As someone who studies history, I’ve always been concerned with memory. And this class has memory at its center. It has allowed me to think of the ways that memory can represent a both/and. It reminds me that memory is a double edged-sword.
Memory can be violent; wasteful. It can be a Confederate flag flying at the state capitol in Charleston, or a statue of General Robert E. Lee in the majority-black New Orleans. It can be commemorations to a painful past; a constant reminder of loss.
Memory can be convoluted, effigizing humans into heroes that they were not. False memory, cemented into a perceived reality if pushed for long enough, can perform forgetting. It can be people not realizing that Confederate statues were not creations of The Civil War or even Reconstruction, and that in fact that they were erected during the promulgation of Jim Crow during the early twentieth century, and during the dawn of the Civil Rights Movements, both times of extreme racial tension. Creating false signs of memory– or to put that simply, forgetting– is violent in that it obfuscates reality to present a normative narrative favorable to racial oppression.
Memory can be resistant; it can be caring. It can be the antidote to the violence that certain kinds of memory can create. It can be country’s first memorial dedicated to enslaved people and the victims of racial terror, as the recent opening of the National Memorial for Peace and Justice can attest to. By acknowledging the thousands of African-Americans lost to the racial terrorism of lynchings, the memorial allows people to reconcile with a painful past– also through the performance of memory of those lives lost.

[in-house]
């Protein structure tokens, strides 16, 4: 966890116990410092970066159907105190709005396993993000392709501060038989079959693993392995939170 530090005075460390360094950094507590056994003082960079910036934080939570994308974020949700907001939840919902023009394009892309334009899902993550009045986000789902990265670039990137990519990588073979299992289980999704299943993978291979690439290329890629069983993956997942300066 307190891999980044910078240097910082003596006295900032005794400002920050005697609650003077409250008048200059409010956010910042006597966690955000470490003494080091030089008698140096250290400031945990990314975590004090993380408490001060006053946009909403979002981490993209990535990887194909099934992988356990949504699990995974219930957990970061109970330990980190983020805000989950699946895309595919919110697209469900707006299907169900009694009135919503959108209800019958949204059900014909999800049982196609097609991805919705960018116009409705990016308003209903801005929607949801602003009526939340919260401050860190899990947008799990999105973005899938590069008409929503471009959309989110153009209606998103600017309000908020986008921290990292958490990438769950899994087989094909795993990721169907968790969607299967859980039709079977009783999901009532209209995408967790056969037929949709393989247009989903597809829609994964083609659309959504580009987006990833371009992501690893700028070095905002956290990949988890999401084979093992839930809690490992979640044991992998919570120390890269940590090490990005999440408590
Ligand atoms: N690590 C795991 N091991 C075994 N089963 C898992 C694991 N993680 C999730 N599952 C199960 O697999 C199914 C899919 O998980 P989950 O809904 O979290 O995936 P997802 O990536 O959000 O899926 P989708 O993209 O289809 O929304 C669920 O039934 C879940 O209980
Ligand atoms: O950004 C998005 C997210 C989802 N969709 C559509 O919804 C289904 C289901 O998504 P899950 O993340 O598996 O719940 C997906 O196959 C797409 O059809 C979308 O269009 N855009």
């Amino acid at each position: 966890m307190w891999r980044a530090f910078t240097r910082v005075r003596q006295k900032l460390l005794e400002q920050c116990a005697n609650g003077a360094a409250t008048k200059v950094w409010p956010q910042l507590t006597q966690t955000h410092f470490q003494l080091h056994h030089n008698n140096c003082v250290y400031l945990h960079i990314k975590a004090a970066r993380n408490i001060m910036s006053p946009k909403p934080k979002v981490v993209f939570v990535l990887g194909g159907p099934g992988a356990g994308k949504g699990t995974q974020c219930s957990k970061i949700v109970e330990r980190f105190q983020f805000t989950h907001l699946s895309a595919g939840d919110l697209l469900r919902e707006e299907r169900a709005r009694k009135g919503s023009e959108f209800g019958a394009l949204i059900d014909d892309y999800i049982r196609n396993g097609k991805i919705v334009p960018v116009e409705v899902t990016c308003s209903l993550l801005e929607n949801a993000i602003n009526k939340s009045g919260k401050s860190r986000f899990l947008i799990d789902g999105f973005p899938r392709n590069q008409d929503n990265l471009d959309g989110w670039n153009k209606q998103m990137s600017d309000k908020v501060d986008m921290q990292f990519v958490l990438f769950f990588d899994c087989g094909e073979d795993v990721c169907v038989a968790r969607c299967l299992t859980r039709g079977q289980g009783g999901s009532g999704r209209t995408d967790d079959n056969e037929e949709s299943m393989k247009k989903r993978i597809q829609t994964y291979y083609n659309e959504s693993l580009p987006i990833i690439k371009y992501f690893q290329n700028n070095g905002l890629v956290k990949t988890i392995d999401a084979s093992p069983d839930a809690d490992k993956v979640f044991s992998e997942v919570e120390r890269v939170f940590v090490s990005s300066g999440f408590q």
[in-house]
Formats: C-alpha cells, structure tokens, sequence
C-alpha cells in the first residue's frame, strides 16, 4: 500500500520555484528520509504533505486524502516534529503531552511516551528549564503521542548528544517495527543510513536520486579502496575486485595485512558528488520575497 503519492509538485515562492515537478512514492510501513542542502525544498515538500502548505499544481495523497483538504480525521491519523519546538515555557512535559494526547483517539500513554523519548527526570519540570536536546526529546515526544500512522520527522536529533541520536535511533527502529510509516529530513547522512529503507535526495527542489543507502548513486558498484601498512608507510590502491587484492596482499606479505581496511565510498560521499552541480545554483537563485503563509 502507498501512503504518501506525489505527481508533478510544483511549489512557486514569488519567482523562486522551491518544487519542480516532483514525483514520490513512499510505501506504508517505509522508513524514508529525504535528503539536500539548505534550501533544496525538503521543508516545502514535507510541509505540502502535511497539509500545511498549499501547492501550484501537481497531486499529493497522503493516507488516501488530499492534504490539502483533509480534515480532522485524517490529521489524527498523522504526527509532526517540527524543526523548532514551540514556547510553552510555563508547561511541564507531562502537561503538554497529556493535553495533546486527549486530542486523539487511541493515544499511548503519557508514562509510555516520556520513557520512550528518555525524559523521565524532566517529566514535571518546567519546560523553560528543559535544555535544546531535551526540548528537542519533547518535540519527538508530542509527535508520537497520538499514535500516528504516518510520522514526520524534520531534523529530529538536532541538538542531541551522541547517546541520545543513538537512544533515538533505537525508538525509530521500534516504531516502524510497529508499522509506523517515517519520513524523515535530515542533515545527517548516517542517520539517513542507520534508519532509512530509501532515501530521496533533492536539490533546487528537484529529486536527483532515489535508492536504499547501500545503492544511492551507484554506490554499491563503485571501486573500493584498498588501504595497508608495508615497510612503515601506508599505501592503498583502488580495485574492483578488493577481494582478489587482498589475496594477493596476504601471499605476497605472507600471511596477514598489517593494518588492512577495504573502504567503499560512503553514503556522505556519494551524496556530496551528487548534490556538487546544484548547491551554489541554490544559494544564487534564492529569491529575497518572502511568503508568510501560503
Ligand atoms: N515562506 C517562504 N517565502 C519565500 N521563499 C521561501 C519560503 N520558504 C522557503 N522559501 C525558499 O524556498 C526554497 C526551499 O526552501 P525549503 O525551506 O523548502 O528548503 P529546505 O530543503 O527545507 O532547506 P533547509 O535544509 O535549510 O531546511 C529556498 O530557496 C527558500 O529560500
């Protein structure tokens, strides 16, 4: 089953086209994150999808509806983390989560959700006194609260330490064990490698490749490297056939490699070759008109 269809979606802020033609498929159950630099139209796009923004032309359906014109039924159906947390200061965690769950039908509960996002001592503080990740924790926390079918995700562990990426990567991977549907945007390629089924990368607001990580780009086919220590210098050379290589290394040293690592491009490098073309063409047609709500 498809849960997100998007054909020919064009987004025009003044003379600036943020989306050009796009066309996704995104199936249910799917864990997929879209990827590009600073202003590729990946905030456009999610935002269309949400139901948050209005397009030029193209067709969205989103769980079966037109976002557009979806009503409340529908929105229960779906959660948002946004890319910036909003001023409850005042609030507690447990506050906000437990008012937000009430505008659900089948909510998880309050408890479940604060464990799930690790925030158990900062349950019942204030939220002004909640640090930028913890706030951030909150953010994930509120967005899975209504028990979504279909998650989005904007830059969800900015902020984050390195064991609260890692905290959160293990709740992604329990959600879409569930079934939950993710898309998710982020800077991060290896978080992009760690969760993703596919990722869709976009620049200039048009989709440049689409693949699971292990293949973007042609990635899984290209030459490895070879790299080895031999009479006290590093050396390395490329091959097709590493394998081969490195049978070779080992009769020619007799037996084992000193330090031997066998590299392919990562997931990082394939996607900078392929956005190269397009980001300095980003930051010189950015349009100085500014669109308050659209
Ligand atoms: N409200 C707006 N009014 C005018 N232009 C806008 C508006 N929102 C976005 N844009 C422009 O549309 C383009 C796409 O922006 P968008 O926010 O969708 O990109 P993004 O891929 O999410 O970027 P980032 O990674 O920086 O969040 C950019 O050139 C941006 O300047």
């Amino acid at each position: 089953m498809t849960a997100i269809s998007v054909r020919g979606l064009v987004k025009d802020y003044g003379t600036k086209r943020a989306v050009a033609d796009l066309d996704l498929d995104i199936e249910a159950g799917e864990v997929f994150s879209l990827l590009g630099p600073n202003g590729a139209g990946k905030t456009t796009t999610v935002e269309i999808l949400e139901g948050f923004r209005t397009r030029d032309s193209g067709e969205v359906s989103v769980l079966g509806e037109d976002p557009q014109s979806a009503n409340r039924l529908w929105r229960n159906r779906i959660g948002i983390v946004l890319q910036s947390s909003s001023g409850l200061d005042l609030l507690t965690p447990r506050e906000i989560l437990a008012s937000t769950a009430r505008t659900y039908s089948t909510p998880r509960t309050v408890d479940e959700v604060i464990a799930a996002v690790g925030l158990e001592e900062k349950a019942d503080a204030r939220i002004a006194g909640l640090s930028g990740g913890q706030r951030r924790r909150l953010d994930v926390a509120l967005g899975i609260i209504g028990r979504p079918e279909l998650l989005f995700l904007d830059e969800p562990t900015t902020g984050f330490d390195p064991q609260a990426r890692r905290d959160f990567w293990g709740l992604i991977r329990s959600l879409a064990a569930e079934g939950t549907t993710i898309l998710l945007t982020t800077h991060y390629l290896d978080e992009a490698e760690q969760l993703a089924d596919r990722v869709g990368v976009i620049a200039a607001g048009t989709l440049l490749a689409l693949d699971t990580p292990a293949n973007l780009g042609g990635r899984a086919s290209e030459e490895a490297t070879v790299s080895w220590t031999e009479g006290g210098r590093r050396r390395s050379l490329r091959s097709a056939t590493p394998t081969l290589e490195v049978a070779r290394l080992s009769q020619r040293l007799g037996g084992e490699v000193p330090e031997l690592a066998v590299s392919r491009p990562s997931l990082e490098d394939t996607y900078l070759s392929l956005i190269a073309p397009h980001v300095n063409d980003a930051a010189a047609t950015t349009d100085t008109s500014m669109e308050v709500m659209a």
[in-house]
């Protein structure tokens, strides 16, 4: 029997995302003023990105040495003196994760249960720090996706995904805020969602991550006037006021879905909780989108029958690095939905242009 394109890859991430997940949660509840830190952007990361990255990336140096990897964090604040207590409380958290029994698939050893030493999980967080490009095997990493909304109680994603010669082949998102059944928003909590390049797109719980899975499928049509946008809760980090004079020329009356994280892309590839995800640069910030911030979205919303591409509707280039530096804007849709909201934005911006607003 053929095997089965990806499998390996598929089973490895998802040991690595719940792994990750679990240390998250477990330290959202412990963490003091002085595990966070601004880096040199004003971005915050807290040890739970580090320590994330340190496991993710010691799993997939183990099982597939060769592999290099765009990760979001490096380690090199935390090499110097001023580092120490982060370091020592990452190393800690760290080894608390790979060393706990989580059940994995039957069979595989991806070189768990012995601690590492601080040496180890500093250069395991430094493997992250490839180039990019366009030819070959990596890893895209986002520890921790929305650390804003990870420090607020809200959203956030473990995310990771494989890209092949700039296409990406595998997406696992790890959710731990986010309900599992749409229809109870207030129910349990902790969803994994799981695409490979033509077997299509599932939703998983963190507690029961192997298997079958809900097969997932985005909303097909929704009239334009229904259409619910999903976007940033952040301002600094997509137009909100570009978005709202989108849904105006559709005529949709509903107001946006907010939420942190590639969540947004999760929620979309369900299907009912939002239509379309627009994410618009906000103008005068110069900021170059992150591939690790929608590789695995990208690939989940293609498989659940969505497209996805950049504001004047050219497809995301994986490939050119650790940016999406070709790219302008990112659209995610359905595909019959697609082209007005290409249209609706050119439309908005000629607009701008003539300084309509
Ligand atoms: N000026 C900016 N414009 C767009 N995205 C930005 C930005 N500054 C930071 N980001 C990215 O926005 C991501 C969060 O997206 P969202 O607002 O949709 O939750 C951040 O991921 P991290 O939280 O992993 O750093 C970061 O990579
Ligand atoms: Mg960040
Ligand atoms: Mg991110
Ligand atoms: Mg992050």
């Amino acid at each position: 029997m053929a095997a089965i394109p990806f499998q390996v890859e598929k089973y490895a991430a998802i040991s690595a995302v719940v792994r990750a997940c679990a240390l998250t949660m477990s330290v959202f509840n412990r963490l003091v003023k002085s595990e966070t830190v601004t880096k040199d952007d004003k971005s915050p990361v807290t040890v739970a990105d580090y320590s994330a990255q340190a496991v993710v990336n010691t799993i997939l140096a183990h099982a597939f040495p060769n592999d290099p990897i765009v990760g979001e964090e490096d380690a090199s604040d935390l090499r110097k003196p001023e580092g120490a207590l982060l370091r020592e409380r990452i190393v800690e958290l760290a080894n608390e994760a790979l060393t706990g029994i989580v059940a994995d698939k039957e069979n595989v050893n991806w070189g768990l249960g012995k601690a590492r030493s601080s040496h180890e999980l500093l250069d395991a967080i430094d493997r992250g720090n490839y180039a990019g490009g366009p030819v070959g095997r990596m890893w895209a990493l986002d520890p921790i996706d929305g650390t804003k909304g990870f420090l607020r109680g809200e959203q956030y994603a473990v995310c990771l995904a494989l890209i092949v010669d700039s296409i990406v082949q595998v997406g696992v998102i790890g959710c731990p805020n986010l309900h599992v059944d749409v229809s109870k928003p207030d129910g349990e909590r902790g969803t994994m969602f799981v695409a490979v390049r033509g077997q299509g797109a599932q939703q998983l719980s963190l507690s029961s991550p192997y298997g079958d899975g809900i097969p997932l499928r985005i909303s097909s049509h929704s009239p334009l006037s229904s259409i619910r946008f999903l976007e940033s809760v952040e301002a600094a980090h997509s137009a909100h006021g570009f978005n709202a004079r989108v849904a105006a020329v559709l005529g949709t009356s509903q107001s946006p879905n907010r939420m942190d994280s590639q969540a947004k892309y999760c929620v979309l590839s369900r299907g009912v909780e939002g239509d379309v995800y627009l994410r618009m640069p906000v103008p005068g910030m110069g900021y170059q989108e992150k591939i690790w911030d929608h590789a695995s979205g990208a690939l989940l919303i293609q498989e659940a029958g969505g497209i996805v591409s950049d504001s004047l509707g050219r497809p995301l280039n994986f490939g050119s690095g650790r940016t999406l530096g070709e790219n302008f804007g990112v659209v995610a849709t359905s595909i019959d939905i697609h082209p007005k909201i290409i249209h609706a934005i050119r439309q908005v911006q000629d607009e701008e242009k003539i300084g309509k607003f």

Care was when Bree Newsome climbed the scaffolding of that Confederate flag in front of the state capitol in South Carolina, and took that flag down. Care was making the decision to remove the symbolic flag after weeks of discussion ensuing after the shooting of 9 black churchgoers in Charleston (They were Cynthia Marie Graham Hurd, 52; Susie Jackson, 87; Ethel Lee Lance, 70; Depayne Middleton-Doctor, 49; Clementa C. Pinckney, 41; Tywanza Sanders, 26; Daniel Simmons, 74; Sharonda Coleman-Singleton, 45; and Myra Thompson, 59– because we need to say their names.) Care is acknowledging the organized planning and methodology that went into removing the flag. Care was, as SNCC organizer Judy Richardson would say, controlling the narrative. Newsome issued her own statement about removing the flag:
“We removed the flag today because we can’t wait any longer… We can’t continue like this another day. It’s time for a new chapter where we are sincere about dismantling white supremacy and building toward true racial justice and equality.”
In a historic move and during a brief official ceremony, that Confederate flag in front of the state capitol was officially removed on July 10, 2015.
Yet it was the care before that set the precedent.